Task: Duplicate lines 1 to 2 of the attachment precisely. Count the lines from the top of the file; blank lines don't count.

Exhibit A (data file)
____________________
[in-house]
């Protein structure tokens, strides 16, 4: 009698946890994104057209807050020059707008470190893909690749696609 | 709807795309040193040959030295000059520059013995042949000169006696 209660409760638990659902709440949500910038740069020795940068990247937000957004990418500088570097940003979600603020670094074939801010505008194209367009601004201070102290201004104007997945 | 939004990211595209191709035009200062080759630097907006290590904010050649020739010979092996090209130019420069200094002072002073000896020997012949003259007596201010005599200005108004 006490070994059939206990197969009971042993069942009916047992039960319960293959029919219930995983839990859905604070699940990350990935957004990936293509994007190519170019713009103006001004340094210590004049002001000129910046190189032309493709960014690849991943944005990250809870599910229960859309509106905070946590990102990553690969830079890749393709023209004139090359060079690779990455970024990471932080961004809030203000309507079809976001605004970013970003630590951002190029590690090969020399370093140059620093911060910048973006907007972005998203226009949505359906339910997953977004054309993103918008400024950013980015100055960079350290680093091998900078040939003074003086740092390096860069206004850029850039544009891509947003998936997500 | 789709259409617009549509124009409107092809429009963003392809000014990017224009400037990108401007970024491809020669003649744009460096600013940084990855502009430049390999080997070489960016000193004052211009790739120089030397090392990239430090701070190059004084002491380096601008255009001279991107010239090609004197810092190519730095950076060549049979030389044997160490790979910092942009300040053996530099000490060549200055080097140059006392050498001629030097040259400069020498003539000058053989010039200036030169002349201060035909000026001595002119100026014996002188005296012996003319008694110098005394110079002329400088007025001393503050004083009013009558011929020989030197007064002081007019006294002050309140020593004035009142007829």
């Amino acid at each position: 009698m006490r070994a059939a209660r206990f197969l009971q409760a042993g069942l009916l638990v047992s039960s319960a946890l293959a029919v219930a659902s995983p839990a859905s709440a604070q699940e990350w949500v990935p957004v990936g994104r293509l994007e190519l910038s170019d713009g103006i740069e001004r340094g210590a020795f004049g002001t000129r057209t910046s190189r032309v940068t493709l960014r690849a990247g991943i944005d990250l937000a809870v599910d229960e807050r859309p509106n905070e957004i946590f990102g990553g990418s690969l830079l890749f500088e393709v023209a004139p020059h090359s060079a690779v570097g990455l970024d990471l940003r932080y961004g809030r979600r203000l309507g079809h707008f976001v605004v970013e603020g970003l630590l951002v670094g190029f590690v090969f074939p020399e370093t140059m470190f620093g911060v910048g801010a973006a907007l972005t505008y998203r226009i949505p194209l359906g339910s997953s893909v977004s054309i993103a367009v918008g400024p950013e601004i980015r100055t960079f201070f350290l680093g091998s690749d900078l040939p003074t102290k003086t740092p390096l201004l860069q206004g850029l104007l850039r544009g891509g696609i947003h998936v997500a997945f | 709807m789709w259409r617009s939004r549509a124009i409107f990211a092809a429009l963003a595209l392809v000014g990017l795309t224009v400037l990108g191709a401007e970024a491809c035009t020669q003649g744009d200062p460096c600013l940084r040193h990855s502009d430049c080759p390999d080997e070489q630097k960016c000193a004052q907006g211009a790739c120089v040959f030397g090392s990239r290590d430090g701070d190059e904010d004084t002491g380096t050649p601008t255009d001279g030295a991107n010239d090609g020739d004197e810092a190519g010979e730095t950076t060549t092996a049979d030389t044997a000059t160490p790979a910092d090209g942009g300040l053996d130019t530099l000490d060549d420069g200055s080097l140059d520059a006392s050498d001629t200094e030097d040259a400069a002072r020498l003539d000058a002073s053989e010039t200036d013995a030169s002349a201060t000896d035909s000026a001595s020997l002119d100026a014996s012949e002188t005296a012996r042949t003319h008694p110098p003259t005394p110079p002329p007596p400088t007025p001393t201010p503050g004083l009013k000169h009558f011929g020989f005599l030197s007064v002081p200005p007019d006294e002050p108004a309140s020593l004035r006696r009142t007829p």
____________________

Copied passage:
[in-house]
């Protein structure tokens, strides 16, 4: 009698946890994104057209807050020059707008470190893909690749696609 | 709807795309040193040959030295000059520059013995042949000169006696 209660409760638990659902709440949500910038740069020795940068990247937000957004990418500088570097940003979600603020670094074939801010505008194209367009601004201070102290201004104007997945 | 939004990211595209191709035009200062080759630097907006290590904010050649020739010979092996090209130019420069200094002072002073000896020997012949003259007596201010005599200005108004 006490070994059939206990197969009971042993069942009916047992039960319960293959029919219930995983839990859905604070699940990350990935957004990936293509994007190519170019713009103006001004340094210590004049002001000129910046190189032309493709960014690849991943944005990250809870599910229960859309509106905070946590990102990553690969830079890749393709023209004139090359060079690779990455970024990471932080961004809030203000309507079809976001605004970013970003630590951002190029590690090969020399370093140059620093911060910048973006907007972005998203226009949505359906339910997953977004054309993103918008400024950013980015100055960079350290680093091998900078040939003074003086740092390096860069206004850029850039544009891509947003998936997500 | 789709259409617009549509124009409107092809429009963003392809000014990017224009400037990108401007970024491809020669003649744009460096600013940084990855502009430049390999080997070489960016000193004052211009790739120089030397090392990239430090701070190059004084002491380096601008255009001279991107010239090609004197810092190519730095950076060549049979030389044997160490790979910092942009300040053996530099000490060549200055080097140059006392050498001629030097040259400069020498003539000058053989010039200036030169002349201060035909000026001595002119100026014996002188005296012996003319008694110098005394110079002329400088007025001393503050004083009013009558011929020989030197007064002081007019006294002050309140020593004035009142007829």